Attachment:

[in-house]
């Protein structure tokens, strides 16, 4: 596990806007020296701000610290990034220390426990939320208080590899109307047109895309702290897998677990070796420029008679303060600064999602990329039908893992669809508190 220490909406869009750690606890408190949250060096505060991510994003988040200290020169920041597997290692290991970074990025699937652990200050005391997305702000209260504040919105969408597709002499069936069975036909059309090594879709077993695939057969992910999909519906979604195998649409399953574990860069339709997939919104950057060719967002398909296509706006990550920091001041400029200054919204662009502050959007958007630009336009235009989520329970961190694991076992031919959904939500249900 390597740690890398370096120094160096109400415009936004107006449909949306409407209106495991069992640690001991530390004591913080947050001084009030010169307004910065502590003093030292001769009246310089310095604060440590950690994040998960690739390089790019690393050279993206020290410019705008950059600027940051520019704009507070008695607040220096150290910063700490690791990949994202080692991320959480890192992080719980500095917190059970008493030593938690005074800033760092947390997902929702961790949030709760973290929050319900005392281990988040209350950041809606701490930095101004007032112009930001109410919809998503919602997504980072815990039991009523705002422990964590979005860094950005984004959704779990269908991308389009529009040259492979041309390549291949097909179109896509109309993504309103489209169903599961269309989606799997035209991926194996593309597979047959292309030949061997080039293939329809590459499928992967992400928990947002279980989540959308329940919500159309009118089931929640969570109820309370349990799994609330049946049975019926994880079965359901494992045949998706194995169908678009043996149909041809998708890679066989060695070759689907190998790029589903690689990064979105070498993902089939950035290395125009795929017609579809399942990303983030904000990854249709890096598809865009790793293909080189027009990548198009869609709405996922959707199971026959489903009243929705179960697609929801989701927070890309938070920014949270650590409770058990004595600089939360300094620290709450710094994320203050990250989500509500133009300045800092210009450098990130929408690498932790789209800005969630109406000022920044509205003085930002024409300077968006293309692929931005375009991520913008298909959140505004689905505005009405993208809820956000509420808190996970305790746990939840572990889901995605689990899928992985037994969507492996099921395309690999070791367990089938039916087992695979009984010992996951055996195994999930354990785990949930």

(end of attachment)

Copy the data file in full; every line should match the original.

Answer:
[in-house]
């Protein structure tokens, strides 16, 4: 596990806007020296701000610290990034220390426990939320208080590899109307047109895309702290897998677990070796420029008679303060600064999602990329039908893992669809508190 220490909406869009750690606890408190949250060096505060991510994003988040200290020169920041597997290692290991970074990025699937652990200050005391997305702000209260504040919105969408597709002499069936069975036909059309090594879709077993695939057969992910999909519906979604195998649409399953574990860069339709997939919104950057060719967002398909296509706006990550920091001041400029200054919204662009502050959007958007630009336009235009989520329970961190694991076992031919959904939500249900 390597740690890398370096120094160096109400415009936004107006449909949306409407209106495991069992640690001991530390004591913080947050001084009030010169307004910065502590003093030292001769009246310089310095604060440590950690994040998960690739390089790019690393050279993206020290410019705008950059600027940051520019704009507070008695607040220096150290910063700490690791990949994202080692991320959480890192992080719980500095917190059970008493030593938690005074800033760092947390997902929702961790949030709760973290929050319900005392281990988040209350950041809606701490930095101004007032112009930001109410919809998503919602997504980072815990039991009523705002422990964590979005860094950005984004959704779990269908991308389009529009040259492979041309390549291949097909179109896509109309993504309103489209169903599961269309989606799997035209991926194996593309597979047959292309030949061997080039293939329809590459499928992967992400928990947002279980989540959308329940919500159309009118089931929640969570109820309370349990799994609330049946049975019926994880079965359901494992045949998706194995169908678009043996149909041809998708890679066989060695070759689907190998790029589903690689990064979105070498993902089939950035290395125009795929017609579809399942990303983030904000990854249709890096598809865009790793293909080189027009990548198009869609709405996922959707199971026959489903009243929705179960697609929801989701927070890309938070920014949270650590409770058990004595600089939360300094620290709450710094994320203050990250989500509500133009300045800092210009450098990130929408690498932790789209800005969630109406000022920044509205003085930002024409300077968006293309692929931005375009991520913008298909959140505004689905505005009405993208809820956000509420808190996970305790746990939840572990889901995605689990899928992985037994969507492996099921395309690999070791367990089938039916087992695979009984010992996951055996195994999930354990785990949930």